I took this photo 374 days ago, after a chest biopsy. The doctors had detected a large something in my chest that was causing me difficulty breathing. I had a few dark months not being sure which direction things were going in, I couldn’t even walk down to the shop to get lunch without pausing to catch my breath, and I was being told I should prepare myself for bad news. I was injected with radioactive fluid, put through a large electronic donut, and had bits of me taken away for examination.
Fortunately, it turned out the something was a non-malignancy known as sarcoidosis. The cause is unknown. There is a theory that it is an auto-immune reaction, triggered by perhaps an infection (or stress, or grief, or tiredness, or not stopping). It produced a granuloma in the lymph gland in my chest which was pushing into the lungs. But it had appeared to have stopped getting bigger.
So one year, one week and a day later, the sarcoidosis has receded. I look a bit older, but I have given up sugar and alcohol, lost a big chunk of the weight I put on, have seriously reassessed some priorities, I’m writing every morning and on Friday last week I ran for twenty minutes straight without stopping.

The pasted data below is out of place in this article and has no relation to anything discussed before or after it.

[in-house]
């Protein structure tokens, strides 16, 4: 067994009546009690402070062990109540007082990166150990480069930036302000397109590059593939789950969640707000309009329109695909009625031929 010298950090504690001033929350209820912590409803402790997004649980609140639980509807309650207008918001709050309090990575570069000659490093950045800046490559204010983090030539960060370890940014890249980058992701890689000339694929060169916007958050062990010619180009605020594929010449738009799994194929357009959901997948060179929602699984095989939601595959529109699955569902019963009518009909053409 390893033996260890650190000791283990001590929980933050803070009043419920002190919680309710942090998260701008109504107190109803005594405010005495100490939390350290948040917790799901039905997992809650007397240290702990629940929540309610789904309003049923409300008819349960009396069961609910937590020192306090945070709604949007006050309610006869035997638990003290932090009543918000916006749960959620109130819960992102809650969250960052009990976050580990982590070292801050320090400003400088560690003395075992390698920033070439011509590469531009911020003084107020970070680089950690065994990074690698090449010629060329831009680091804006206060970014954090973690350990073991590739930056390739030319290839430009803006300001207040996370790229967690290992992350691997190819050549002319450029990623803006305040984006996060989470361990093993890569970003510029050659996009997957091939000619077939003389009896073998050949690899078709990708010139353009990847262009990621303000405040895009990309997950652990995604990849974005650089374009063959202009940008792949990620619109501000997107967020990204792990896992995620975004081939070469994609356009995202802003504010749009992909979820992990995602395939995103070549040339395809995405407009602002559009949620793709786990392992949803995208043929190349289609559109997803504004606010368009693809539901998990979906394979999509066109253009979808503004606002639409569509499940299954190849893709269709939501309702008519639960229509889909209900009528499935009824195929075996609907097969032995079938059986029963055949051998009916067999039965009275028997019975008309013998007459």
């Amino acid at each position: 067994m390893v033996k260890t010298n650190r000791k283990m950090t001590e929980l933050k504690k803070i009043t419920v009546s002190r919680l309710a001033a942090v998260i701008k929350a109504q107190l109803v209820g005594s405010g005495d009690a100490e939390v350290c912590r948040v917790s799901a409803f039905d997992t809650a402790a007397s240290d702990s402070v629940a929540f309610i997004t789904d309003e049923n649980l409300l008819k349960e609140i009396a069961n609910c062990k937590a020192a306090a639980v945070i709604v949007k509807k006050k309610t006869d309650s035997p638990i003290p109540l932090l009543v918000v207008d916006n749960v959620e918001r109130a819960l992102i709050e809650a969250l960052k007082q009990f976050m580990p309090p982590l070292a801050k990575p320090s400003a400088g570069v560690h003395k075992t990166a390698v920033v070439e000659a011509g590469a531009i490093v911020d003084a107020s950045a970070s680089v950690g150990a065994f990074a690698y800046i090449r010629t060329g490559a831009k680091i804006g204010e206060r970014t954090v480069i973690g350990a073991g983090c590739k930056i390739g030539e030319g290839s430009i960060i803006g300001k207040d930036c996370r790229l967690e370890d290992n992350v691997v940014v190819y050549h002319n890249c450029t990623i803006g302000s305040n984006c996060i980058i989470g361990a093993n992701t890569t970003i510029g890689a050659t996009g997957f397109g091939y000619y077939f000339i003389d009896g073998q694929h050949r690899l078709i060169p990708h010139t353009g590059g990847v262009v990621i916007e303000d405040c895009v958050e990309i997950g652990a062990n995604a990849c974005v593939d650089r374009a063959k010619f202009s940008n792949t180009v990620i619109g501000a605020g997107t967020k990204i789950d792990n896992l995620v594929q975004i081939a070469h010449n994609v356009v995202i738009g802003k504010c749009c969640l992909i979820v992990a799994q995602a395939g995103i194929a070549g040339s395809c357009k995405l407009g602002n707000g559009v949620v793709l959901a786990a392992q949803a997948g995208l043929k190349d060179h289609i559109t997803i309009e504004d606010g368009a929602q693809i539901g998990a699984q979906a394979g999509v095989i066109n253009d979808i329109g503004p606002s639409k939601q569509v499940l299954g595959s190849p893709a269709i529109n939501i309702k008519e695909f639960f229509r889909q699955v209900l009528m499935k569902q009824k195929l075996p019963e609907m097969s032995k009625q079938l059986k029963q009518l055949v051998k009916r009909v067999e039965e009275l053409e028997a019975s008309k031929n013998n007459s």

With a bit of luck and application, I might even try a half marathon in the autumn.
Hope all is well with you guys.
Be kind. Be useful. Et cetera.
Humanist radicalism … seeks to liberate man from the chains of illusions; it postulates that fundamental changes are necessary, not only in our economic and political structure but also in our values, in our concept of man’s aims, and in our personal conduct.
To have faith means to dare, to think the unthinkable, yet to act within the limits of the realistically possible; it is the paradoxical hope to expect the Messiah every day, yet not to lose heart when he has not come at the appointed hour. This hope is not passive and it is not patient; on the contrary, it is impatient and active, looking for every possibility of action within the realm of real possibilities.
– Erich Fromm from “The Anatomy of Human Destructiveness”
The situation of mankind today is too serious to permit us to listen to the demagogues — least of all demagogues who are attracted to destruction — or even to the leaders who use only their brains and whose hearts have hardened. Critical and radical thought will only bear fruit when it is blended with the most precious quality man is endowed with — the love of life.
As highlighted by Brain Pickings
At BDH we made the graphics for this new series from Prof Brian Cox. It features a specially updated version of the Galaxy Song by Eric Idle, pretty much outlining the 4 billion year history of life in three and a half minutes.
LIFE. Made the big droplet and the Globe. I’m the globe guy.We’re the globe guys.